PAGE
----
When I actually got to the table, I was really shaking, and people started laughing after my first line to Cameron. So I actually started thinking, this might work. Part of Lynn's character grew out of my own fear at the table read.
Slate: What sort of script tends to come your way? Is it always comedy, or is it ever dramatic roles?
Smith: I actually just had to pass on a script, a period piece that took place in World War II, and the character was a snarky churchwoman, and it was a drama. I really liked the character, and I wanted to do it, but it was shooting out of the country and it would have been simultaneous with The Office. But I would have loved it. And I have another one now I have to see what happens with. I did do Butter after I did Bad Teacher, with Jennifer Garner and Ty Burrell, Hugh Jackman, and Alicia Silverstone.
Slate: That's a comedy, right?
Smith: It's a dark comedy. It's more like Little Miss Sunshine, a satirical comedy. It's about butter sculpting, actually a real thing in the Midwest. It started in China, where people take a huge hunk of butter and sculpt like, The Last Supper. It's a massive thing done in the refrigerator. The detail is pretty remarkable. I'm the head of the committee in this role, and I think the rules are the most important thing. I don't know where it stands. I believe they're adding the music to it. The director said they'd put it in the festivals.
Slate: According to IMDB, it will be out this year, but who knows?
Smith: Right, who knows? IMDB's not the most accurate. Even my birth place and my age are wrong there.
Slate: Do you ever try to correct it?
Smith: I tried to correct it myself. The process of trying to do things on IMDB—the harder they make it, the less resistance they get. I was sitting at the desk in The Office trying to correct it.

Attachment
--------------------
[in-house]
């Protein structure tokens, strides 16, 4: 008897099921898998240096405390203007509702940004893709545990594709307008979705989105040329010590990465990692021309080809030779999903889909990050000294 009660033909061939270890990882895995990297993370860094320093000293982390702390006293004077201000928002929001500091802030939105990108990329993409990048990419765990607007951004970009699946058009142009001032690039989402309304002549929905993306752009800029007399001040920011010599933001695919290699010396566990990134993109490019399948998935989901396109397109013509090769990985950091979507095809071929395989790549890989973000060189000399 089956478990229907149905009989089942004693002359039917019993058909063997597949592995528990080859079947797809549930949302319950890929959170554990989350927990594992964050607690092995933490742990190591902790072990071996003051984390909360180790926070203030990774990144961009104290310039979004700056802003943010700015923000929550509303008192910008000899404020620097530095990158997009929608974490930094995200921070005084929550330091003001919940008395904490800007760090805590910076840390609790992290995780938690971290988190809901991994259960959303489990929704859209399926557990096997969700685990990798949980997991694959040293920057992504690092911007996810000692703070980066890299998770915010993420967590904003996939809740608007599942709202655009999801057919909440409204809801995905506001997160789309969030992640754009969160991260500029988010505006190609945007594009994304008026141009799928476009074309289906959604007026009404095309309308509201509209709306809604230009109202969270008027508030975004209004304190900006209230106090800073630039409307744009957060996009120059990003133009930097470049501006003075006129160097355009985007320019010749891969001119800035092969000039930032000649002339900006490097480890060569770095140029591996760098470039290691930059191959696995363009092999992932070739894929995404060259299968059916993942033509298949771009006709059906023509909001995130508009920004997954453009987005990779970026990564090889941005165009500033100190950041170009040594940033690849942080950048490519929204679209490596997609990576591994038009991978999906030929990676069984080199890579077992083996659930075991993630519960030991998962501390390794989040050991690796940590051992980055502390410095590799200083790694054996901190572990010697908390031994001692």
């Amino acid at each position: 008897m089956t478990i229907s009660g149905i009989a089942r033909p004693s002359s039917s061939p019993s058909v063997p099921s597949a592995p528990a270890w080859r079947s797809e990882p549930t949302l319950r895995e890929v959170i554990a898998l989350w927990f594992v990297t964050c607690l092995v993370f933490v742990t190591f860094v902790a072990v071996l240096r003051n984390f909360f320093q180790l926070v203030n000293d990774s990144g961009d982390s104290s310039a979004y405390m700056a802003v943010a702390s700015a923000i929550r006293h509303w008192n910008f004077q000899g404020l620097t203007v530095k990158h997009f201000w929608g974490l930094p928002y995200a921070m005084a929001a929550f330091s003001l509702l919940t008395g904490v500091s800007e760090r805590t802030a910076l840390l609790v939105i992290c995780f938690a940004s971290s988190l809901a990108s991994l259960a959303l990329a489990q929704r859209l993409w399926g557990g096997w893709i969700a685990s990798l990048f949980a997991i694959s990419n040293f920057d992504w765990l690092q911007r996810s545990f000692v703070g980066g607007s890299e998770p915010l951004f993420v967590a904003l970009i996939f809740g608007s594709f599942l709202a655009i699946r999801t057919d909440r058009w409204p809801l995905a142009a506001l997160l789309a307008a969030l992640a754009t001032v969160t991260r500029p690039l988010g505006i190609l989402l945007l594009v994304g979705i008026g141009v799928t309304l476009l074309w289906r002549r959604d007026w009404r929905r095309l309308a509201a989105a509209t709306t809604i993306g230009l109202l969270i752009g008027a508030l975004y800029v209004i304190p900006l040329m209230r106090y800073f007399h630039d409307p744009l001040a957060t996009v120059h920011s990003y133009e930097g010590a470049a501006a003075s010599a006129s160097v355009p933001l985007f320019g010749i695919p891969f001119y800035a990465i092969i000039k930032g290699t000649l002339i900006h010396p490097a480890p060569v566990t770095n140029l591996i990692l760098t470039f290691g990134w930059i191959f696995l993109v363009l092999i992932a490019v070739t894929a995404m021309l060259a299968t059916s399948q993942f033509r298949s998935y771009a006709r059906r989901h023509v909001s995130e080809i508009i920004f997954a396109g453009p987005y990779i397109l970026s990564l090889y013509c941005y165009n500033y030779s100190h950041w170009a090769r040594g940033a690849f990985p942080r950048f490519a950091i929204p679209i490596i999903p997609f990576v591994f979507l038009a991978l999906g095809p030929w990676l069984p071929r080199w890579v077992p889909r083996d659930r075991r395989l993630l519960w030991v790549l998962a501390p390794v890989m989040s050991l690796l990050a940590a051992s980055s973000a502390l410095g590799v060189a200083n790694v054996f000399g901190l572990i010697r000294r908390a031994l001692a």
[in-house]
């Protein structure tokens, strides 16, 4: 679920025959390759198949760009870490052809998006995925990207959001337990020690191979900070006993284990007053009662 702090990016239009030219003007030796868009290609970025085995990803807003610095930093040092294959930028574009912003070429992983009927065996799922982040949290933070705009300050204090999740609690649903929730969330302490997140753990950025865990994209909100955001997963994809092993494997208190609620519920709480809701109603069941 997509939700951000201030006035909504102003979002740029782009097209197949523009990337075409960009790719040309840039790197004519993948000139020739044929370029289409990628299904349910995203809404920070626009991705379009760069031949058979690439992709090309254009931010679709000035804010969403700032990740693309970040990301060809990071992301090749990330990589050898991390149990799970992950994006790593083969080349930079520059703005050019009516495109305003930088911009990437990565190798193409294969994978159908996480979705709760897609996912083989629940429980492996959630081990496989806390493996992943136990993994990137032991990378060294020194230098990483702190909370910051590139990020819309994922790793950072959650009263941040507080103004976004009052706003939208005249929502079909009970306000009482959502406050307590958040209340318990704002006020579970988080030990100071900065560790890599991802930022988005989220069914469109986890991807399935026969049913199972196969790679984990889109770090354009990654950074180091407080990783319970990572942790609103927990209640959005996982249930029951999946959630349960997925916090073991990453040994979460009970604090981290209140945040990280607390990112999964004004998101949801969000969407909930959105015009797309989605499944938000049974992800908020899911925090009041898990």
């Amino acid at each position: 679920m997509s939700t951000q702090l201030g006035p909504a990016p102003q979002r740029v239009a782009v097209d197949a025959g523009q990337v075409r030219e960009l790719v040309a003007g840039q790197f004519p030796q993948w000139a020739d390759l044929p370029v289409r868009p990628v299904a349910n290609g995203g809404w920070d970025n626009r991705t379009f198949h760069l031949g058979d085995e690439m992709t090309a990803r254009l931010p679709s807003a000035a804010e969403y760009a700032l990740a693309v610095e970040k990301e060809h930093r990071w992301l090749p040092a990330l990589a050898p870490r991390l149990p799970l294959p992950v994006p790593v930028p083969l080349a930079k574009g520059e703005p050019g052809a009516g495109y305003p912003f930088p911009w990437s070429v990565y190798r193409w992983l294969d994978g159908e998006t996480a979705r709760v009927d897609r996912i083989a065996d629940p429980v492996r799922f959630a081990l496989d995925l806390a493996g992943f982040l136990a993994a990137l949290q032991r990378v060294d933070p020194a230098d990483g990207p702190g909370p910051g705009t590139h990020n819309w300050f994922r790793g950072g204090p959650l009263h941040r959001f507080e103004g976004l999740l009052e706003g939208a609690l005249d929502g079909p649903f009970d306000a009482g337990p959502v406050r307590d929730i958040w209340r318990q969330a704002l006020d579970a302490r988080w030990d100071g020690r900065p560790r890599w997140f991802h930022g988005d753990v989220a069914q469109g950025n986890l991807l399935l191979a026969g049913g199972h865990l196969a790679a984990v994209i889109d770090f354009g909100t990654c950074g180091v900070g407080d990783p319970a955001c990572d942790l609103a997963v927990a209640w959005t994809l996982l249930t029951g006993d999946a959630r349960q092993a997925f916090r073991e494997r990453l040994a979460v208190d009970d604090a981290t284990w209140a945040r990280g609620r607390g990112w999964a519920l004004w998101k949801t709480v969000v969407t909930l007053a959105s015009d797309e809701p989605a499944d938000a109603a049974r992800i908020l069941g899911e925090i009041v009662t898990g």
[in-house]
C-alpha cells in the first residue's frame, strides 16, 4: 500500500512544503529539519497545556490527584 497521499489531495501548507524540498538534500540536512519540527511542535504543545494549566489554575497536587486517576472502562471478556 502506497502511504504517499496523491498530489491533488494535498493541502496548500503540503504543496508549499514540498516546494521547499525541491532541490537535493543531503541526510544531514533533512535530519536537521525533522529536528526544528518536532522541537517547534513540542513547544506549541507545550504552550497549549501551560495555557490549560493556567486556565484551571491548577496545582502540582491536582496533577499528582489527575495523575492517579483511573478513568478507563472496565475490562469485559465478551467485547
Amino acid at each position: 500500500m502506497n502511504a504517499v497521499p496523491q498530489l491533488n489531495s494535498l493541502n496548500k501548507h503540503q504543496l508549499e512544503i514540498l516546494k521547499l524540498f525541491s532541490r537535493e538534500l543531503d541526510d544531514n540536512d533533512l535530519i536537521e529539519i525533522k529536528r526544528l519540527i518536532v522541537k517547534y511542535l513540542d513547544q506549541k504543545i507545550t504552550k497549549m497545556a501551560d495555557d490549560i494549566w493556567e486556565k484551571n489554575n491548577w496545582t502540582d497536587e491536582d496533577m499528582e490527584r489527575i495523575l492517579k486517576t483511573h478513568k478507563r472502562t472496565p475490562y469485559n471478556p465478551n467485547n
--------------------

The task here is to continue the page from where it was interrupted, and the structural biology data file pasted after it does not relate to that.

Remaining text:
Slate: The stuff at your desks in The Office works?
Smith: It all works. When we first started the pilot, there were fake computers and we had to look like we were working. I remember doing my taxes—if you remember long pieces of paper at my desk during earlier episodes, it's because I was actually doing my taxes. I've done my Christmas cards.
Slate: Do you know anything about the next season of The Office? What's going to happen after the departure of Michael Scott?
Smith: The departure of Steve was heartbreaking. He's such a great guy. And I do not know who's going to take his place. The powers that be may know, but we've been on hiatus since the middle of April, so by that time they had not made a decision. The rumor is that [British comedian] Catherine Tate was being considered, but she had conflicts.
When we do our press at the beginning of each season, on the red carpet, that's when I find everything out. We're always at the mercy of the press.
This interview has been condensed and edited.
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